Although the United States is familiar with influenza, efforts to protect people from this disease have yet to achieve the desired effect. In fact, as NBC 4 resident physician Dr. Bruce Hansel says, 60 to 90 percent of reported flu cases could have been prevented if only more Americans were vaccinated last year. While there is certainly no shortage of flu vaccines, the challenge lies in encouraging people to go out and receive them:
Flu vaccines could saves tens of thousands of lives, but many people don’t get them because they hear things about the vaccines that are untrue, said NBC4’s Dr. Bruce Hensel.
Young people, the elderly, pregnant women, people with underlying illnesses and health workers are especially encouraged to get the vaccine.
“While those groups need it most, the vaccine is actually recommended for all people over the age of six months who don’t have an egg allergy,” Hensel said.
Time is running out as this year’s flu season fast approaches, so people must make haste to get themselves vaccinated from the disease. Those in the county seat of Snohomish County, Washington can visit an Everett urgent care facility, such as the one operated by U.S. HealthWorks Medical Group, to get their flu shots. However, getting immunized isn’t as simple as it sounds; people also have to ensure that the shots they’ll receive really offer the best protection.
Seasonal flu vaccines are classified either as ‘trivalent’ (i.e. those that protect against three kinds of flu viruses) or ‘quadrivalent’ (i.e. those that protect against four flu viruses). The difference in formulation is mostly influenced by what health officials believe would be the most common flu viruses that people will encounter in a particular season. It should be emphasized, though, that flu vaccines only protect against viruses and not diseases that have flu-like symptoms.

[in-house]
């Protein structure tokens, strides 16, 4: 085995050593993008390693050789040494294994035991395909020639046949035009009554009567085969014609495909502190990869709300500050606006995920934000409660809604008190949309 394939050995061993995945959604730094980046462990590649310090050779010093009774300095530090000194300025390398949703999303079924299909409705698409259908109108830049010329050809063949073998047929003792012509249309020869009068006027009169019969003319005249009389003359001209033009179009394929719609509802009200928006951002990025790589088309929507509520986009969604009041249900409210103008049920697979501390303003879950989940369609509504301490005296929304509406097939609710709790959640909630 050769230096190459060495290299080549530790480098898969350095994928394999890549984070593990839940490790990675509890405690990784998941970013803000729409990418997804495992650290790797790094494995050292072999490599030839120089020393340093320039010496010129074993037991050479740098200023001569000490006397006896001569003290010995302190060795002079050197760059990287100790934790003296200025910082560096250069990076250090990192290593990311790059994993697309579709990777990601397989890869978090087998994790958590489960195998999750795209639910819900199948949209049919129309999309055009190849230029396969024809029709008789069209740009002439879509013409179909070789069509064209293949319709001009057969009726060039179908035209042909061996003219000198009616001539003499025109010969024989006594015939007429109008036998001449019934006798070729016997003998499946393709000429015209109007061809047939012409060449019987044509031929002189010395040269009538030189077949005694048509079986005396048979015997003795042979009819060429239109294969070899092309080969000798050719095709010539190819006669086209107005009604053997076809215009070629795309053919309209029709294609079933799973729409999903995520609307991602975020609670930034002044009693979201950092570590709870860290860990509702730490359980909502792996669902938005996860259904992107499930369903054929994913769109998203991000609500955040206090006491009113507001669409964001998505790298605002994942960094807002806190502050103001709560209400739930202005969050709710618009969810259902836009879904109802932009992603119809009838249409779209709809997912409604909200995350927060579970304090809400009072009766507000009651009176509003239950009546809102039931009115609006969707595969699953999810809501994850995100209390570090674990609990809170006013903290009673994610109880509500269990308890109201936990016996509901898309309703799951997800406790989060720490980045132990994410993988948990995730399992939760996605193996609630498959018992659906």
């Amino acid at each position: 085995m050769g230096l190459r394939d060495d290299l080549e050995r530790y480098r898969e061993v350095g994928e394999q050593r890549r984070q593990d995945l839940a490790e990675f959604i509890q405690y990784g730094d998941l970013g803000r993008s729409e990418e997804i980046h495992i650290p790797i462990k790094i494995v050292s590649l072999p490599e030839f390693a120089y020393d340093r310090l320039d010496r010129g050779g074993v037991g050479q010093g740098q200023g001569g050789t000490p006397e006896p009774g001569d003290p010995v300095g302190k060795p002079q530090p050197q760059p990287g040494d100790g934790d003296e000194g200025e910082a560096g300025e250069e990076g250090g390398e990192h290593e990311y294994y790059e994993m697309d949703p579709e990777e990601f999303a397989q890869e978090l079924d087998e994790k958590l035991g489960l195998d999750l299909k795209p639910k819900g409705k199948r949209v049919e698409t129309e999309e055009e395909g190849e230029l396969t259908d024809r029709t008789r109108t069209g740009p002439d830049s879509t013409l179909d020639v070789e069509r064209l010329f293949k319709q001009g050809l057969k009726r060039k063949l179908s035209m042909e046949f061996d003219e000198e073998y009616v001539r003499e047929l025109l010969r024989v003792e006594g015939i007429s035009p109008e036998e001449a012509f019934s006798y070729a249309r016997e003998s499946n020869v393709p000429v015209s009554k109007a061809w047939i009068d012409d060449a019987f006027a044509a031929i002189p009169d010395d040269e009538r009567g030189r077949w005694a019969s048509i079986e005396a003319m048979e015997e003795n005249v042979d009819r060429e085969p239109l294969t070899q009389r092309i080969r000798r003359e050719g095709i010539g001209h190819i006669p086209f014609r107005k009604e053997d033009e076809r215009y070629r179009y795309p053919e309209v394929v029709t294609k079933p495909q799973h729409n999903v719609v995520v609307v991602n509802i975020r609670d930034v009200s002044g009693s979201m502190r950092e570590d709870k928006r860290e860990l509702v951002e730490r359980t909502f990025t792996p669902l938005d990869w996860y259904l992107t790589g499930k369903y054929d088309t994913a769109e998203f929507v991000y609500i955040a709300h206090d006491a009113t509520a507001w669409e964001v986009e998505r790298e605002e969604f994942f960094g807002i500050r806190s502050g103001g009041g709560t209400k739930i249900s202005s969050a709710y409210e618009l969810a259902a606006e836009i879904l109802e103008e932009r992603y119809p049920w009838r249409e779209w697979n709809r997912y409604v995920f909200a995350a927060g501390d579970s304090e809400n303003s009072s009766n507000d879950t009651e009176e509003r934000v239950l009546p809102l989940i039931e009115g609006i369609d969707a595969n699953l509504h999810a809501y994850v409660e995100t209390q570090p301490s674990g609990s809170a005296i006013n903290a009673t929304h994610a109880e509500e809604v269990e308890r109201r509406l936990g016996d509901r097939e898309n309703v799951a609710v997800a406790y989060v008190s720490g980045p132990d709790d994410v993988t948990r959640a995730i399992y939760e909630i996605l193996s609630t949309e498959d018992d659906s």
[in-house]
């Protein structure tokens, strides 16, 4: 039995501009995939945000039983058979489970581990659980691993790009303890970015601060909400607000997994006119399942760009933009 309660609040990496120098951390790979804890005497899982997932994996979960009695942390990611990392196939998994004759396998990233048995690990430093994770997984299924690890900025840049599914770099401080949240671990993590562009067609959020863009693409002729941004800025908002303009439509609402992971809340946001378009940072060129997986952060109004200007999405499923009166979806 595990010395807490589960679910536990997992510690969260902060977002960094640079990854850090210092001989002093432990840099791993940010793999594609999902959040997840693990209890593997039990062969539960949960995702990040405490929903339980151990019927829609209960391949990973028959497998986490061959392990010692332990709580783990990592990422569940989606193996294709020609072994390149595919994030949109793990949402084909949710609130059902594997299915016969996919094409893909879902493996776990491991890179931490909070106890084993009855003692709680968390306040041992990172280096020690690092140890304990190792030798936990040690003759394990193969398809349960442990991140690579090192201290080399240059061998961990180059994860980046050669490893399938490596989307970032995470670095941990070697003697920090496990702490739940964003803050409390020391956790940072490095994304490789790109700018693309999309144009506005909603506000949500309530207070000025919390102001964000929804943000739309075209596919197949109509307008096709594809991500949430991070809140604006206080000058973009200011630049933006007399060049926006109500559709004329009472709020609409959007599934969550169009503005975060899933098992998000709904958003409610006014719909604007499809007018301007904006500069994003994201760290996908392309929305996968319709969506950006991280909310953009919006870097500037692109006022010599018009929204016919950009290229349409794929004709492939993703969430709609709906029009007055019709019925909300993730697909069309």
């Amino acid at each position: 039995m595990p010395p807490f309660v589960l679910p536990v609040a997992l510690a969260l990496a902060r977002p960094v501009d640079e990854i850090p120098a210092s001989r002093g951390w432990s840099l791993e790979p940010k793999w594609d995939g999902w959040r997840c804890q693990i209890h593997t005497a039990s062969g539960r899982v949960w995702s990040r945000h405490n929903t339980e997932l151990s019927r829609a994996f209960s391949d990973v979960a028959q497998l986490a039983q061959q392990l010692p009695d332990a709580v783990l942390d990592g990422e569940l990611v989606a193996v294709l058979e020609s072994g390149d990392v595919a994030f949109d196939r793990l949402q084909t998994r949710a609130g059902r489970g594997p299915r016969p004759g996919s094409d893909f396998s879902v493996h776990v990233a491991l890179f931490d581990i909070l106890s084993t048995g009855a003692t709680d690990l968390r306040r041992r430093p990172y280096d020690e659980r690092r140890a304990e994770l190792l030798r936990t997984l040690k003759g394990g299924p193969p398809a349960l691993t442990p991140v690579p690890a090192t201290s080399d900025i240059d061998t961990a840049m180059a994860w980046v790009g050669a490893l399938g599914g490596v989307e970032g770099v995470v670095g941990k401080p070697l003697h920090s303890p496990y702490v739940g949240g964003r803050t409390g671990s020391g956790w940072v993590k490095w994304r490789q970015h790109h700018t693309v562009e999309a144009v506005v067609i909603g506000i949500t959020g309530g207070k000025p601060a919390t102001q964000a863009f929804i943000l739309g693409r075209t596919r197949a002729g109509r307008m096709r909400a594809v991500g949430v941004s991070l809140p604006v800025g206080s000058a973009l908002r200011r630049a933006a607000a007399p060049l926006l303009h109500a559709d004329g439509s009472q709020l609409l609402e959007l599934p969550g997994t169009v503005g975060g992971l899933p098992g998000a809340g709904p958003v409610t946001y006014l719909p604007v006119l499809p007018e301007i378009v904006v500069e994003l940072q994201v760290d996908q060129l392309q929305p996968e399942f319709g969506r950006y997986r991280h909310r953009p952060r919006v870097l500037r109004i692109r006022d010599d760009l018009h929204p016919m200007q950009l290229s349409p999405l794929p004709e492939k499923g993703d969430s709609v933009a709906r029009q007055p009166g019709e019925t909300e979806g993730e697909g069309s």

So far, the U.S. has encountered at least three types of flu viruses, named A, B, and C. Type A viruses primarily infect animals (particularly birds, thus the ‘avian flu’), which then infect humans through physical contact or airborne exposure. Type B viruses, on the other hand, are only prevalent among humans and usually don’t cause severe symptoms (although serious side-effects can occur). Type C viruses are also found exclusively among humans but are not as serious as the first two types.
Thanks to urgent care in Everett, people can lower their risk of developing serious complications from the flu, such as ear infections and pneumonia. It would be best for everyone to heed Dr. Hensel’s plea and get vaccinated as soon as possible. Not only will you be protecting yourself, but everyone around you, as well.
(Source: Flu Vaccines Urged as Flu Season Approaches, NBC4, September 19, 2014)